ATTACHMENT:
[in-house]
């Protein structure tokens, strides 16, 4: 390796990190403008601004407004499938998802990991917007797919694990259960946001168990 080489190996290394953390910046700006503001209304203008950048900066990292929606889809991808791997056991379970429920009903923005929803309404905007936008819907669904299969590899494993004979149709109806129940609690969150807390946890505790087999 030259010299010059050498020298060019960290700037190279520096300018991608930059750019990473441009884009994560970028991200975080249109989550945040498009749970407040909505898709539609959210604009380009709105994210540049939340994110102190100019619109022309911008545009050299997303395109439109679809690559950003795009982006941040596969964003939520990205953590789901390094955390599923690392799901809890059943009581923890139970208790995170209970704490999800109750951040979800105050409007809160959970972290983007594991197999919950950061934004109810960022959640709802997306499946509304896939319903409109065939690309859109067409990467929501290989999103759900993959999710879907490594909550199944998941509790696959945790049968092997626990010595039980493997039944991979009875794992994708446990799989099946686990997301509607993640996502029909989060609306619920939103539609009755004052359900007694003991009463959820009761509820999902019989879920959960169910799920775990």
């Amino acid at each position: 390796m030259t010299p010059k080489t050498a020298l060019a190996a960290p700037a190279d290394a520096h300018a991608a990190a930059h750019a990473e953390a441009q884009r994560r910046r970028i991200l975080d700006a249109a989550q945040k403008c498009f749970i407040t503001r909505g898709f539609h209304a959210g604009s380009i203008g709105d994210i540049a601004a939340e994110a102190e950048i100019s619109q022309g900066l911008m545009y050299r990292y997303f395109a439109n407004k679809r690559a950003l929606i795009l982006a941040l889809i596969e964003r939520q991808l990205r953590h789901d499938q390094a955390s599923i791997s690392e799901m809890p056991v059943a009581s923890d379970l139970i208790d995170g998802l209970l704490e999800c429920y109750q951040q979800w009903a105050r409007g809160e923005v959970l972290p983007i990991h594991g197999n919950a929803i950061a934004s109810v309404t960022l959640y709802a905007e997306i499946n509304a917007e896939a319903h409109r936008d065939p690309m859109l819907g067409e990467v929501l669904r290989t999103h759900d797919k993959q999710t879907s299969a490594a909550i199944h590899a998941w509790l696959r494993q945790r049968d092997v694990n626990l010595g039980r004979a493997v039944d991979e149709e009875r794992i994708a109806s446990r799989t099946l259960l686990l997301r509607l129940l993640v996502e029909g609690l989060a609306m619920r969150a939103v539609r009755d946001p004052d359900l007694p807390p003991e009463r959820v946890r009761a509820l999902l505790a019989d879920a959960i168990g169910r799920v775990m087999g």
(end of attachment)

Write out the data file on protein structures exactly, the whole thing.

[in-house]
């Protein structure tokens, strides 16, 4: 390796990190403008601004407004499938998802990991917007797919694990259960946001168990 080489190996290394953390910046700006503001209304203008950048900066990292929606889809991808791997056991379970429920009903923005929803309404905007936008819907669904299969590899494993004979149709109806129940609690969150807390946890505790087999 030259010299010059050498020298060019960290700037190279520096300018991608930059750019990473441009884009994560970028991200975080249109989550945040498009749970407040909505898709539609959210604009380009709105994210540049939340994110102190100019619109022309911008545009050299997303395109439109679809690559950003795009982006941040596969964003939520990205953590789901390094955390599923690392799901809890059943009581923890139970208790995170209970704490999800109750951040979800105050409007809160959970972290983007594991197999919950950061934004109810960022959640709802997306499946509304896939319903409109065939690309859109067409990467929501290989999103759900993959999710879907490594909550199944998941509790696959945790049968092997626990010595039980493997039944991979009875794992994708446990799989099946686990997301509607993640996502029909989060609306619920939103539609009755004052359900007694003991009463959820009761509820999902019989879920959960169910799920775990």
């Amino acid at each position: 390796m030259t010299p010059k080489t050498a020298l060019a190996a960290p700037a190279d290394a520096h300018a991608a990190a930059h750019a990473e953390a441009q884009r994560r910046r970028i991200l975080d700006a249109a989550q945040k403008c498009f749970i407040t503001r909505g898709f539609h209304a959210g604009s380009i203008g709105d994210i540049a601004a939340e994110a102190e950048i100019s619109q022309g900066l911008m545009y050299r990292y997303f395109a439109n407004k679809r690559a950003l929606i795009l982006a941040l889809i596969e964003r939520q991808l990205r953590h789901d499938q390094a955390s599923i791997s690392e799901m809890p056991v059943a009581s923890d379970l139970i208790d995170g998802l209970l704490e999800c429920y109750q951040q979800w009903a105050r409007g809160e923005v959970l972290p983007i990991h594991g197999n919950a929803i950061a934004s109810v309404t960022l959640y709802a905007e997306i499946n509304a917007e896939a319903h409109r936008d065939p690309m859109l819907g067409e990467v929501l669904r290989t999103h759900d797919k993959q999710t879907s299969a490594a909550i199944h590899a998941w509790l696959r494993q945790r049968d092997v694990n626990l010595g039980r004979a493997v039944d991979e149709e009875r794992i994708a109806s446990r799989t099946l259960l686990l997301r509607l129940l993640v996502e029909g609690l989060a609306m619920r969150a939103v539609r009755d946001p004052d359900l007694p807390p003991e009463r959820v946890r009761a509820l999902l505790a019989d879920a959960i168990g169910r799920v775990m087999g």